Divination: Not For Doctors
Somewhere, in some mythical PowerPoint presentation, there is a slide that shows just how many retina products failed to come to market. Drugs (and less often, devices) frequently fail to reach the necessary safety or efficacy requirements to go from bench to bedside. Indeed, even some of the most promising products fail between phases 2 and 3. These failed products sometimes enter a secondary market, where they are scrapped and sold for pennies on the dollar to a team who believes it can resurrect the product from the near-death of a missed primary endpoint. Others become footnotes in the long history of retina, relegated to obscurity as a new generation of doctors enters the fray.
NRMD readers aren’t hoping to divine the future of retina—they aren’t fortune tellers, and their fellowships did not involve reading tea leaves or turning tarot cards. We at NRMD aren’t so bold (or foolish) to presume that we have any more insight than anyone else on matters involving a products’ chances of approval or of postmarket influence. NRMD can, however, offer readers a glimpse at the future, and let them judge for themselves which products are most likely to succeed.
Inside our cover series, you’ll find five article dedicated to the future of retina. Starting on page 23, Thomas L. Edwards, PhD, FRANZCO, discusses the possibility of gene therapy for inherited retinal diseases. Dr. Edwards uses choroideremia as a backdrop to illustrate the unique challenges researchers face when designing gene replacement–based cures for blinding conditions.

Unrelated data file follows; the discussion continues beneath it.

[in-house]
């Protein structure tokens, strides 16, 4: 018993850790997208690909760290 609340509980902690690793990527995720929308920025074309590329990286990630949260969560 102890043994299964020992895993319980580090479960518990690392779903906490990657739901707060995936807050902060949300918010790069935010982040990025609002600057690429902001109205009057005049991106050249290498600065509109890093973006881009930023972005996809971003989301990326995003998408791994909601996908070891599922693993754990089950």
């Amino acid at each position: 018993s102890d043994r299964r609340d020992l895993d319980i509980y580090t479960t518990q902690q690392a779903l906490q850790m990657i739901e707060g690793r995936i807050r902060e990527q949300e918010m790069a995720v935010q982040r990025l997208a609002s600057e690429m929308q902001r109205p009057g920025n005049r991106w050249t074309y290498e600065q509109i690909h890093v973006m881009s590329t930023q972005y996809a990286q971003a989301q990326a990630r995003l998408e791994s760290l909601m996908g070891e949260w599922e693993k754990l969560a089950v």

This issue of NRMD takes a look down the drug pipeline. Baruch D. Kuppermann, MD, PhD, reviews the clinical trial data for ALG-1001 (Luminate, Allegro Ophthalmics), starting on page 35. As Dr. Kuppermann explains, if ALG-1001 can indeed target multiple integrin sites, then there is high potential for the drug to function as an effective treatment for multiple retinal diseases. Starting on page 32, Salman Yousuf, DO, and David Eichenbaum, MD, review lampalizumab (Genentech), a drug with the potential to offer patients with geographic atrophy a degree of relief never before available.
While ALG-1001 and lampalizumab undergo the strict scrutiny of federal drug regulators, the devices of tomorrow have already arrived. Starting on page 28, Yoshihiro Yonekawa, MD, offers pearls to surgeons making the jump to 3-D heads-up surgery. Dr. Yonekawa covers everything from spatial arrangements in the OR to adjustments to be made during surgery. S.K. Steven Houston III, MD, discusses the role of telemedicine in the management of retinal diseases, starting on page 25. Although some telemedicine uses already exist (such as the use of photography screening centers), the future Dr. Houston sketches invites telemedicine into the home—and for good reason, as Dr. Houston’s infographic on page 26 shows.
The future is coming—in some ways, the future is now—and NRMD is here to give you a head start.